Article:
Page:Dictionary of National Biography volume 34.djvu/26

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Llywelyn
Llywelyn
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pringham, where she died in 1337 (Cont. Flor. Wig. p. 226; Fœdera, i. 712).

Several years of peace followed, but Llywelyn bore with impatience the loss of his power, while Edward's agents carried out roughly and violently his policy of anglicisation in the ceded districts. The four cantreds were brought under the county court of Chester. The sheriffs of Carmarthen and Cardigan carried out the same policy in the south. At the same time the energetic primate, John Peckham, strove to put down the abuses of the Welsh church, and bring it into greater harmony with the English church. His plans extended not merely to the ceded districts, but to the territory still ruled by Llywelyn, and his well-meant but blundering policy provoked the first open resistance. In 1280 Peckham visited Wales and patched up an agreement with Llywelyn, who, in obedience to his suggestions, concluded a composition with the Bishop of Bangor (Peckham, Letters, No. cviii. cf. Pref. ii, liii). Llywelyn made the archbishop the present of some hounds, and sent him home fairly contented. But some time after prince and archbishop were again in acrimonious controversy. Llywelyn was now again at feud with Gruffydd ab Gwenwynwyn, and complained that the terms of the peace were violated by Gruffydd's actions. Peckham told Llywelyn, who appealed to the customs of those parts, that the Welsh customs were only to be observed so far as they were reasonable. But many of the laws of Howel Dda were unreasonable (ib. No. lxvi.) and against the decalogue. Llywelyn had therefore no right to complain if the king and his council preferred to settle the disputes in the marches by the reasonable and just customs of England (ib. No. cxv.) Such reasoning aggravated Llywelyn's discontent with his position. He resented a summons to appear as a suitor before the king's justice at Montgomery, and neglected after the old fashion to attend Edward's parliaments. He soon began to listen to the loud complaints of his old subjects in the four cantreds, who clamorously appealed for his help against the violence and brutality of Edward's officials. Edward pressed his legal rights remorselessly and inexorably. His subordinates as usual served him badly, and displayed unnecessary violence and brutality. Davydd, Llywelyn's brother, was so disgusted at their actions; that he secretly entered into a league with him against the king. A great scheme of revolt seems to have been planned with the utmost secrecy. The reconciliation of Llywelyn and Davydd again united the Welsh forces. Reckless of consequences, heedless of the improbability of success, and puffed up by vain prophecies that the time of the downfall of the Saxon was approaching, Llywelyn plunged recklessly into his last revolt.

On the eve of Palm Sunday 1282 Llywelyn and Davydd suddenly attacked the castles of Flint, Rhuddlan, and Hawarden (Osney Annals, p. 287; Waverley Annals, p. 397 ; Eulogium Historiarum, iii. 146; Worcester Annuls, p. 481; Brut y Tywysogion, p. 373). The castles were taken, and Roger Clifford, the king's lieutenant, was wounded and taken prisoner. A general revolt of Perveddwlad followed. Llywelyn invaded the ceded districts, and was everywhere welcomed with enthusiasm. Even before the northern rising a similar outbreak had taken place in the south, where, on 25 March, Gruffydd ab Maredudd, the heir of the South Welsh princes, captured and destroyed the new fortress of Aberystwith, through which northern Cardiganshire was kept in subjection (Brut y Tywysogion, p. 373). Thence the revolt spread over the whole of South Wales (Annales Cambriæ, p. 106).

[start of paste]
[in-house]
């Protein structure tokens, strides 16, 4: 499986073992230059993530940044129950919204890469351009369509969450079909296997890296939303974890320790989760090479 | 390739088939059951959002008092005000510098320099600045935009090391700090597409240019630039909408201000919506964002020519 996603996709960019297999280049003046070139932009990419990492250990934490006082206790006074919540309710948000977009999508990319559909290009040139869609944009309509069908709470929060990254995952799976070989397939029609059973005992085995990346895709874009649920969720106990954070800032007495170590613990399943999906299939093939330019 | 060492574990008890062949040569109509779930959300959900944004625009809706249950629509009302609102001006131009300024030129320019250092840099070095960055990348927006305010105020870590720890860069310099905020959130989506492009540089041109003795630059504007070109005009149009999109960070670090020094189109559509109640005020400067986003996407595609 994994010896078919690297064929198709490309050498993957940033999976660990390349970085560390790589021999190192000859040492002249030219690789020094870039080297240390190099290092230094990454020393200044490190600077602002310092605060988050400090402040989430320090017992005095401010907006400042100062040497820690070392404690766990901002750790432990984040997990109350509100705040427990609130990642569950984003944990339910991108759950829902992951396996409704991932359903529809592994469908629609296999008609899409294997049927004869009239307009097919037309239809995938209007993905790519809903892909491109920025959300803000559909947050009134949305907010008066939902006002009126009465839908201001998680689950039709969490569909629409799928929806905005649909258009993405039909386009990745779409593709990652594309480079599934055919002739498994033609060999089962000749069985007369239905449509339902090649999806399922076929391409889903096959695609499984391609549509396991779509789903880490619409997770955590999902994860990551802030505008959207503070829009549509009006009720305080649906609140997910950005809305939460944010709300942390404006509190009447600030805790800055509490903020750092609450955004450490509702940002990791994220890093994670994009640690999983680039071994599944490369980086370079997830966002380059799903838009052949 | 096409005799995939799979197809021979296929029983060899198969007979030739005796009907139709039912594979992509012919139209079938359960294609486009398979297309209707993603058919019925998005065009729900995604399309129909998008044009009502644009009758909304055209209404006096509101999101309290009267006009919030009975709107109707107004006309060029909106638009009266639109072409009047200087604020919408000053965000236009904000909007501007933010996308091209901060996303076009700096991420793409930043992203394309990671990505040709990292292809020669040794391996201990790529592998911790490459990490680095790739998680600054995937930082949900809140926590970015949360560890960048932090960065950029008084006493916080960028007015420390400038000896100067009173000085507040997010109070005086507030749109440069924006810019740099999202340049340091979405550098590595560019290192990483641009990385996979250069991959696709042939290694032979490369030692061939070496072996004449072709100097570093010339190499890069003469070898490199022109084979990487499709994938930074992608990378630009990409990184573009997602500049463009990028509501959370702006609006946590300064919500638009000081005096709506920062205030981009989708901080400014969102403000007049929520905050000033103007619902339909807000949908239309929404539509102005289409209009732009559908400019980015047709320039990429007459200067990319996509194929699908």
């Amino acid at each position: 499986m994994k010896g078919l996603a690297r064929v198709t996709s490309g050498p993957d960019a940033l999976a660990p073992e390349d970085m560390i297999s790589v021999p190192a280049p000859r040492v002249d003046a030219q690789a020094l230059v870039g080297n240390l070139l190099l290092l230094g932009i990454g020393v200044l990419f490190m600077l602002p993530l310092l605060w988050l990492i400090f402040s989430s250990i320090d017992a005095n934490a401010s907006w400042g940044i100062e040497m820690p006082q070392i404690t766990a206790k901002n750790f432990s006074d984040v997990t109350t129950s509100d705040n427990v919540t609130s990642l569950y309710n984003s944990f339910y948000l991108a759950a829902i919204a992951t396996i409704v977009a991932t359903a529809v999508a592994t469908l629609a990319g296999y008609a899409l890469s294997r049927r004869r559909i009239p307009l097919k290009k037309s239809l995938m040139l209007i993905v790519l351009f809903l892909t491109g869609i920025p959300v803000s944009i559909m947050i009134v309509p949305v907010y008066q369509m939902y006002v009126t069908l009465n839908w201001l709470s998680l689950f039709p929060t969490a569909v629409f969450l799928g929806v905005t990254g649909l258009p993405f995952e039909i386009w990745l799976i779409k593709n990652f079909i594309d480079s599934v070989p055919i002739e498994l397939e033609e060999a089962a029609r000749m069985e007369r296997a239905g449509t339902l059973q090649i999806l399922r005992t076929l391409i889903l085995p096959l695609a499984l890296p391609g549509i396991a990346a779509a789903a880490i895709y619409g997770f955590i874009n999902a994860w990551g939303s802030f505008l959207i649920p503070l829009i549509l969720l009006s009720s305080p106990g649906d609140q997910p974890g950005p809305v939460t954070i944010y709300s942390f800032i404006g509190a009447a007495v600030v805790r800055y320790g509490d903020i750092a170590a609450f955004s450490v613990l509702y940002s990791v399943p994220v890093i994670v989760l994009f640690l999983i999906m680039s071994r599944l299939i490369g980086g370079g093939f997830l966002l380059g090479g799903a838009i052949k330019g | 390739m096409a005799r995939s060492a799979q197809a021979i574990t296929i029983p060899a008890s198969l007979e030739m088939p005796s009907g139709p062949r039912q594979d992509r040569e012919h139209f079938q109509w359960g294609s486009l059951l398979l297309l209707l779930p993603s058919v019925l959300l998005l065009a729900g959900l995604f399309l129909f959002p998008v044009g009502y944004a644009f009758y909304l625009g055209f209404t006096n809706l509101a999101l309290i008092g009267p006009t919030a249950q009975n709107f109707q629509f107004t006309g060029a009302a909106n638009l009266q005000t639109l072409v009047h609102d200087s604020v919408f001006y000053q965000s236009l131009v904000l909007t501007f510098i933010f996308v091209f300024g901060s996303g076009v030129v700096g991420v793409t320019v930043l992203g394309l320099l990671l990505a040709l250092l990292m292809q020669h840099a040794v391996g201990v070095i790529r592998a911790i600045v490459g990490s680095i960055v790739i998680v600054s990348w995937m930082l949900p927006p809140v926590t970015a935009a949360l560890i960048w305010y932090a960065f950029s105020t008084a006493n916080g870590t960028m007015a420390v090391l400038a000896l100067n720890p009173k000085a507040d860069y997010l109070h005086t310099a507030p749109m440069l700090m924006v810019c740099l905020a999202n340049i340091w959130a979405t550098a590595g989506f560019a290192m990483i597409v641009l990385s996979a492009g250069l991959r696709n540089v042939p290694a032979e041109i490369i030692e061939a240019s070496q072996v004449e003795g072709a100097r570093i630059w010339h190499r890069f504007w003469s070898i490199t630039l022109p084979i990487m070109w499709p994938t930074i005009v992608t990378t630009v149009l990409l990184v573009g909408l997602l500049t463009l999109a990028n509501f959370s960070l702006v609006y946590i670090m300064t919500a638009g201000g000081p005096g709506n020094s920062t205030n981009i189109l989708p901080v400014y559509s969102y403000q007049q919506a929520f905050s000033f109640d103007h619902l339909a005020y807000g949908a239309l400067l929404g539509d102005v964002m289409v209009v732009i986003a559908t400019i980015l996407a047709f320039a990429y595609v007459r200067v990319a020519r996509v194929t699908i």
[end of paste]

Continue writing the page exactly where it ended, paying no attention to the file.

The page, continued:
Edward, profoundly disgusted, resolved to end once for all Llywelyn's power. In April the Welsh prince was solemnly excommunicated by Archbishop Peckham (Peckham, Letters, No. ccliv.) On Midsummer-day Edward entered Wales at the head of a gallant army. The plan of campaign was now essentially the same as that in 1277, but carried out more ruthlessly and with a larger force. Llywelyn again retreated to Snowdon, and again the mountain district was blockaded by sea and land. The resistance continued all the summer, Edward taking up his headquarters at Conway, while Llywelyn remained at Aber, Garthcevn, or some other of his castles within the mountains. No general resistance was attempted to the progress of the English force, but many small combats were fought, with varying success, Llywelyn gaining a signal success on 6 Nov., when the flood-tide broke the bridge over the Menai Straits, and a large force of English on the Arvon bank were cut off by the Welsh. But the most interesting episode of the campaign was the attempt at mediation made by Archbishop Peckham, who had accompanied Edward's army. On 21 Oct. Peckham sent a doctor of divinity named John the Welshman to treat with Llywelyn (ib. No. cccxxvii). Elaborate schedules of the grievances of the Welsh were laid before him (printed in the Rolls edition of Peckham's Letters, including the special grievances of Llywelyn, in ii. 435-78). On 31 Oct. Peck-